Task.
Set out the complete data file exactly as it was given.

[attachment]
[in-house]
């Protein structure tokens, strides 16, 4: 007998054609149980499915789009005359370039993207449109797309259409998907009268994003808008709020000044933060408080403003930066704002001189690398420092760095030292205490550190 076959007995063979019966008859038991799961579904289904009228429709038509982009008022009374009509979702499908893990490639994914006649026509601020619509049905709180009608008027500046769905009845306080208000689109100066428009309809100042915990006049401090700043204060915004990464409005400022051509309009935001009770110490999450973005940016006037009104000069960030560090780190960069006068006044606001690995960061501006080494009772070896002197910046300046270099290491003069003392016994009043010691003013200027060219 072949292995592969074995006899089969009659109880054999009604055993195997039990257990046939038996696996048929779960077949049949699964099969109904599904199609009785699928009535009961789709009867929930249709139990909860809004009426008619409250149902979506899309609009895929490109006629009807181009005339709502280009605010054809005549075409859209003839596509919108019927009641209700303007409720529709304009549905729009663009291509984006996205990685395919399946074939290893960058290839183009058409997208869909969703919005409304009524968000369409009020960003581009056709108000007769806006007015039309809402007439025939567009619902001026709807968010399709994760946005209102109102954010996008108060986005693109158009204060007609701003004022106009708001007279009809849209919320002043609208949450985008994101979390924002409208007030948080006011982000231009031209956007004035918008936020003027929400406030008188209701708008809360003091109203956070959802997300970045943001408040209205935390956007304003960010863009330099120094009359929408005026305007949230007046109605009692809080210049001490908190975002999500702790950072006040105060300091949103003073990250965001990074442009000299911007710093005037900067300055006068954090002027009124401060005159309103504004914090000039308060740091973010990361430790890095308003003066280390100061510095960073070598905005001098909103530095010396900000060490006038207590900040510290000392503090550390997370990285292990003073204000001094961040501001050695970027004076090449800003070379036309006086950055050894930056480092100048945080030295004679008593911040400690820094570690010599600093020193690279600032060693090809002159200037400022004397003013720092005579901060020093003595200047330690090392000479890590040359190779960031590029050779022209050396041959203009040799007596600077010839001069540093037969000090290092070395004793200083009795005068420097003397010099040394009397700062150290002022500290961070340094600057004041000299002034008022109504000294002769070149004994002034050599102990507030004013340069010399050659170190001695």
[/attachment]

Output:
[in-house]
């Protein structure tokens, strides 16, 4: 007998054609149980499915789009005359370039993207449109797309259409998907009268994003808008709020000044933060408080403003930066704002001189690398420092760095030292205490550190 076959007995063979019966008859038991799961579904289904009228429709038509982009008022009374009509979702499908893990490639994914006649026509601020619509049905709180009608008027500046769905009845306080208000689109100066428009309809100042915990006049401090700043204060915004990464409005400022051509309009935001009770110490999450973005940016006037009104000069960030560090780190960069006068006044606001690995960061501006080494009772070896002197910046300046270099290491003069003392016994009043010691003013200027060219 072949292995592969074995006899089969009659109880054999009604055993195997039990257990046939038996696996048929779960077949049949699964099969109904599904199609009785699928009535009961789709009867929930249709139990909860809004009426008619409250149902979506899309609009895929490109006629009807181009005339709502280009605010054809005549075409859209003839596509919108019927009641209700303007409720529709304009549905729009663009291509984006996205990685395919399946074939290893960058290839183009058409997208869909969703919005409304009524968000369409009020960003581009056709108000007769806006007015039309809402007439025939567009619902001026709807968010399709994760946005209102109102954010996008108060986005693109158009204060007609701003004022106009708001007279009809849209919320002043609208949450985008994101979390924002409208007030948080006011982000231009031209956007004035918008936020003027929400406030008188209701708008809360003091109203956070959802997300970045943001408040209205935390956007304003960010863009330099120094009359929408005026305007949230007046109605009692809080210049001490908190975002999500702790950072006040105060300091949103003073990250965001990074442009000299911007710093005037900067300055006068954090002027009124401060005159309103504004914090000039308060740091973010990361430790890095308003003066280390100061510095960073070598905005001098909103530095010396900000060490006038207590900040510290000392503090550390997370990285292990003073204000001094961040501001050695970027004076090449800003070379036309006086950055050894930056480092100048945080030295004679008593911040400690820094570690010599600093020193690279600032060693090809002159200037400022004397003013720092005579901060020093003595200047330690090392000479890590040359190779960031590029050779022209050396041959203009040799007596600077010839001069540093037969000090290092070395004793200083009795005068420097003397010099040394009397700062150290002022500290961070340094600057004041000299002034008022109504000294002769070149004994002034050599102990507030004013340069010399050659170190001695």